to quality health care. During the past 35 years in particular, federal
civil rights laws and policies have addressed the need to ensure equal
access to health care and nondiscrimination in health care programs for
racial and ethnic minorities. Congress has created several federal
statutes designed to achieve equal protection of the laws through an
emphasis on equality of access to institutions, including the nation's
health care system. These statutes have helped establish the framework
for the Federal government's efforts to eliminate discrimination in the
health care delivery system.
are particularly relevant to health care: (1) the Hill-Burton Act,
formally Title VI and XVI of the Public Health Service Act of 1964,
Public Law No. 79-725, 60 Stat. 1040 (1946), codified as amended at 42
U.S.C. sec. 291-291-o (1994) and Pub. L. No. 93-641, 88 Stat. 2225
(1974); and (2) Title VI of the Civil Rights Act of 1964, Pub. L. No.
88-352, Title VI, 78 Stat. 252 (codified as amended at 42 U.S.C. sec.
When it was
first enacted in 1946, the Hill-Burton Act was designed as a means for
facilitating hospital construction, especially in rural communities. In
1964, however, Congress reformulated Hill-Burton as a key provision in
the Public Health Service Act to include the modernization of existing
hospital facilities. In 1974 the Act was amended yet again, this time
requiring that hospitals receiving funds provide a specified amount of
service to those unable to pay. Additionally, a facility receiving funds
was to be made available to all members of the community in which it was
located, regardless of race, color, national origin or creed.
of Health and Human Services (HHS) is the federal agency with primary
responsibility for enforcing Title VI in the health care context, as
well as other civil rights statutes and provisions addressing equal
access to quality health care. HHS seeks to ensure compliance with the
nondiscrimination provisions of these laws by relying on implementing
regulations, policy guidance, comprehensive full-scope compliance
reviews, complaints investigations, mediation, settlement agreements,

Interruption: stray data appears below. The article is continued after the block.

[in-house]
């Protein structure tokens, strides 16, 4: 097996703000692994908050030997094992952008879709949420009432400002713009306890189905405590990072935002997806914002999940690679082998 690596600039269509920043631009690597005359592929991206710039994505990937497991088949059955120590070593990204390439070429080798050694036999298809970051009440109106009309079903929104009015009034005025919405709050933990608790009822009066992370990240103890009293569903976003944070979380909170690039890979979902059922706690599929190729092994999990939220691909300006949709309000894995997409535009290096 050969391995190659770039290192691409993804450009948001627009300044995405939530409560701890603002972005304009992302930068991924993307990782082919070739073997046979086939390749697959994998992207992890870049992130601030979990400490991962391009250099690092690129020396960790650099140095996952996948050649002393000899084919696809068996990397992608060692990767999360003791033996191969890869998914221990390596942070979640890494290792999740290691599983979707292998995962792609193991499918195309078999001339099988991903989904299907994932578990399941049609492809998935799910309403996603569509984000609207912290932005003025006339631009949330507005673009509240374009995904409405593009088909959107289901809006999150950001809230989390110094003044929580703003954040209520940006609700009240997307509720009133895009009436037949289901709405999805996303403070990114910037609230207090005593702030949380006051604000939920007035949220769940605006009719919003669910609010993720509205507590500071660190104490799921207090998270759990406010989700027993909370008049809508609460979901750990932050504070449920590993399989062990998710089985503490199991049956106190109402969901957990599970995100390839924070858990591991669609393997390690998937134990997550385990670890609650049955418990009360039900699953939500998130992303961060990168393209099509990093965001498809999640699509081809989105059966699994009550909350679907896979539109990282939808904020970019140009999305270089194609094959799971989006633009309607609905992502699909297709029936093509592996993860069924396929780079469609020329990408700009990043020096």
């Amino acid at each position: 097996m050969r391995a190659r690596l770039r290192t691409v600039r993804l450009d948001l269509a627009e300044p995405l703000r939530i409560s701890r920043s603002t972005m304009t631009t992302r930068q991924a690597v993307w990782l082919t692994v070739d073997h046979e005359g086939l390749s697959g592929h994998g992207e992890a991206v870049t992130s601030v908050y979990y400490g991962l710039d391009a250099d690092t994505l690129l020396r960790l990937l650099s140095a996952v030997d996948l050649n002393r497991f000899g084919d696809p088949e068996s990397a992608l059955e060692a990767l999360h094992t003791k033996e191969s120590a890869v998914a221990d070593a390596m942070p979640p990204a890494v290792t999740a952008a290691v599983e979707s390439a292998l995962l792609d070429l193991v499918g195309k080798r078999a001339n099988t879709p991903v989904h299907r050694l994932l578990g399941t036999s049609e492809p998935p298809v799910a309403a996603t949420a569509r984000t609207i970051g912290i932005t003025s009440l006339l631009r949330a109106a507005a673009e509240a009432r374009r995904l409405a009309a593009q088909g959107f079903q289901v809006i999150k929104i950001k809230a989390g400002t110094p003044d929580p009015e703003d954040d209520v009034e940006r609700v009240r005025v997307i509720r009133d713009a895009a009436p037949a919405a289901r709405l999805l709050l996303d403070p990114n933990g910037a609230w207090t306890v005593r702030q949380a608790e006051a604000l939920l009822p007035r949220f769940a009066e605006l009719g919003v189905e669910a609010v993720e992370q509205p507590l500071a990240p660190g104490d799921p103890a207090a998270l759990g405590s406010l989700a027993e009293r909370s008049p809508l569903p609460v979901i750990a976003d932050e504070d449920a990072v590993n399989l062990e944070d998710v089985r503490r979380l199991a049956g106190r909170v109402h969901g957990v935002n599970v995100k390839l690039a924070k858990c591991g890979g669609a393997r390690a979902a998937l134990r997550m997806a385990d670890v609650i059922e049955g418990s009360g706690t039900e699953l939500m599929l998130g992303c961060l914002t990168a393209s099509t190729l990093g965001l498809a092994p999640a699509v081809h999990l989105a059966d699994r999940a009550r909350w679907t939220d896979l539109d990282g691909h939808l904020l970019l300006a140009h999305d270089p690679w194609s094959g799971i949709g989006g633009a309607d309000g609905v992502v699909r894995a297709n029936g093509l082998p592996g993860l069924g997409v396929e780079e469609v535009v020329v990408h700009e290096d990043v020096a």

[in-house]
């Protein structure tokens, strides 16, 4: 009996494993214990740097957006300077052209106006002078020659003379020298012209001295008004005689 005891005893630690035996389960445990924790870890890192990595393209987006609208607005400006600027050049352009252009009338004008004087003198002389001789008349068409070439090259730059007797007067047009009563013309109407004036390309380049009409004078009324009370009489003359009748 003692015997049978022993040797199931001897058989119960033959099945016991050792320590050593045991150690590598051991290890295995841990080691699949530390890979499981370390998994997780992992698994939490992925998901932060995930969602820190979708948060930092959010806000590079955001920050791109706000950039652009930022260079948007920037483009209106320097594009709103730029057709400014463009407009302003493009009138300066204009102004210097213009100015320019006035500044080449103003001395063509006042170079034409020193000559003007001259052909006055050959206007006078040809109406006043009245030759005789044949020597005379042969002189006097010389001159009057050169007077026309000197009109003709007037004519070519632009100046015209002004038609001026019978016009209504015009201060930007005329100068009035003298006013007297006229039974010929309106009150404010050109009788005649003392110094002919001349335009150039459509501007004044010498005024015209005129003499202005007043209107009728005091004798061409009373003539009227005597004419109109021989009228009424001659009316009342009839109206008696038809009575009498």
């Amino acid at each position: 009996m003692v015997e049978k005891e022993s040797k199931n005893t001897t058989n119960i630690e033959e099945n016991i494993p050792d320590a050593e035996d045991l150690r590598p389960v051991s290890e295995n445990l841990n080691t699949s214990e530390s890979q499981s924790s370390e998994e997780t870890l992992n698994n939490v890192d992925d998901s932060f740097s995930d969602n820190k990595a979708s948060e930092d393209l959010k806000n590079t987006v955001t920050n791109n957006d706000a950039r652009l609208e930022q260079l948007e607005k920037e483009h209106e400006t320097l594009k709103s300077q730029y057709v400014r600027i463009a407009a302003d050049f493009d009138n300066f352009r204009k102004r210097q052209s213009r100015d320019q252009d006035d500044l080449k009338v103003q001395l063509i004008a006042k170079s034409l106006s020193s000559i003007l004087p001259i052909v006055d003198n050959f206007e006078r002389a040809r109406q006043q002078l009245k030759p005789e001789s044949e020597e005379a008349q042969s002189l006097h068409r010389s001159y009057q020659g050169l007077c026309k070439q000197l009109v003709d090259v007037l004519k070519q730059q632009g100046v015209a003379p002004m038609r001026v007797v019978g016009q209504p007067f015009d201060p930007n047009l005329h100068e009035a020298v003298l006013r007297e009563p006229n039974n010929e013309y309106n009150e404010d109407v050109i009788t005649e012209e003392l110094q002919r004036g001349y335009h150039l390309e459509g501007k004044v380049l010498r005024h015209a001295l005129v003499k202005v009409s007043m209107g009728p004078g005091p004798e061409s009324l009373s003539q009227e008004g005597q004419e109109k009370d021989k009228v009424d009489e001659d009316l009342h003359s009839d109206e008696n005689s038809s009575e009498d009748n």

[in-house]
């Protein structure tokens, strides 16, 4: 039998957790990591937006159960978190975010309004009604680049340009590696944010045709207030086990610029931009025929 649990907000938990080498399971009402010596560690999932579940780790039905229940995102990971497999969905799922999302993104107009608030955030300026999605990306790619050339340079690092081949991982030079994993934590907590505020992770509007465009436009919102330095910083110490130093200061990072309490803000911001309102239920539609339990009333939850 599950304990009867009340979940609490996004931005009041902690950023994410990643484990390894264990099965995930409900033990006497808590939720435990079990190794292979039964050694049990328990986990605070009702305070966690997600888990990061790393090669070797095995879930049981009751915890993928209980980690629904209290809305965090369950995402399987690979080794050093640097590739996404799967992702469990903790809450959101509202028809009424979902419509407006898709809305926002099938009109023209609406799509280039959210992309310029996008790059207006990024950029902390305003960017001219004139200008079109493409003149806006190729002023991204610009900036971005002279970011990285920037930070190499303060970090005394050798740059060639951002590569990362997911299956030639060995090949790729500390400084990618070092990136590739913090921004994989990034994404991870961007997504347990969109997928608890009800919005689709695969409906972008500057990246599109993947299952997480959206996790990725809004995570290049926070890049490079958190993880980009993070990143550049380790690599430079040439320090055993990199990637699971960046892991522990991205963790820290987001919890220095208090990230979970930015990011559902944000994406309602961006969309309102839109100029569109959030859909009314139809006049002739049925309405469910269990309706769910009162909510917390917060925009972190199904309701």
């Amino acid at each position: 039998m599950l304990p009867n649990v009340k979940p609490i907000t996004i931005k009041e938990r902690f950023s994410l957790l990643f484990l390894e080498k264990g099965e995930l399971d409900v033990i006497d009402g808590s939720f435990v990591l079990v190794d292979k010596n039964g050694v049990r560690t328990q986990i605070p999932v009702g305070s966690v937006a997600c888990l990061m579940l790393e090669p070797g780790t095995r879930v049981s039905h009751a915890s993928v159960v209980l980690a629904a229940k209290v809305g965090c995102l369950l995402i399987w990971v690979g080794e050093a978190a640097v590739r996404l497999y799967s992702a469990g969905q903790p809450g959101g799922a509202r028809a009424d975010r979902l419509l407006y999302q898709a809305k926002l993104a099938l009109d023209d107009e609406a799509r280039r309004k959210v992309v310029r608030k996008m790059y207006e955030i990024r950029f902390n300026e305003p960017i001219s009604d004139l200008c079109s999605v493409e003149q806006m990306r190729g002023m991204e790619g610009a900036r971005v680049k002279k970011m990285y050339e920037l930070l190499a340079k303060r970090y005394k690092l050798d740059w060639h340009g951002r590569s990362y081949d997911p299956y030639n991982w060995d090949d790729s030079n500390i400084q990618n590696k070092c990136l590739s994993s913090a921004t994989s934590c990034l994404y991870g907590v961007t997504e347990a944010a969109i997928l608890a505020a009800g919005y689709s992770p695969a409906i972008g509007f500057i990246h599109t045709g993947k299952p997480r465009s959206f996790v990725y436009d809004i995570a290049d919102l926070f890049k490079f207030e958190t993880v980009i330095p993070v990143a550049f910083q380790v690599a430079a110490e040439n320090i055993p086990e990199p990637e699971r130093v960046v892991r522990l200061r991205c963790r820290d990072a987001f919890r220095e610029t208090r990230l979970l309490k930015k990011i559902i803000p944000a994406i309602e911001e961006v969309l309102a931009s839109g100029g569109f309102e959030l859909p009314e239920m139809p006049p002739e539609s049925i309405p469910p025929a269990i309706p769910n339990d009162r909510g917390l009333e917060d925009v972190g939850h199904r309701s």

technical assistance, outreach and education programs, as well as
through enforcement actions.
The impact of
Medicare and Medicaid, originally passed by Congress in 1965, has been
enormous. In 1964, Whites were almost 50 percent more likely than Blacks
to see a physician. By 1994 this ratio had been reversed: Blacks were
about 12 percent more likely than Whites to have seen a doctor in the
preceding two years. However, Blacks continue to be twice as likely to
use hospital outpatient services, while Whites are substantially more
likely to visit a private physician.
Clinton has committed the nation to an ambitious goal of eliminating by
2010 disparities in health status experienced by racial and ethnic
groups in the United States. President Clinton targeted six health
priority areas: infant mortality, breast and cervical cancer screening
and management, cardiovascular disease, diabetes, child and adult
immunization levels, and HIV/AIDS. As part of this effort, for example,
the Center for Disease Control recently awarded $9.4 million to
thirty-two community coalitions in eighteen States to reduce the level
of disparities in one or more of the priority areas.
in response to studies showing that language barriers in health care
present serious problems for a large percentage of Americans with
limited English proficiency (LEP), on August 11, 2000, President William
J. Clinton issued Executive Order 13166, "Improving access to
services for persons with limited English proficiency." The
President ordered that "each Federal agency shall examine the
services it provides and develop and implement a system by which LEP
persons can meaningfully access those services consistent with, and
without unduly burdening, the fundamental mission of the agency. Each
Federal agency shall also work to ensure that recipients of Federal
financial assistance (recipients) provide meaningful access to their LEP
applicants and beneficiaries. To assist the agencies with this endeavor,
the Department of Justice has today issued a general guidance document (LEP
Guidance), which sets forth the compliance standards that recipients
must follow to ensure that the programs and activities they normally
provide in English are accessible to LEP persons and thus do not
discriminate on the basis of national origin in violation of title VI of
the Civil Rights Act of 1964, as amended, and its implementing
regulations. As described in the LEP Guidance, recipients "must
take reasonable steps to ensure meaningful access to their programs and
activities by LEP persons."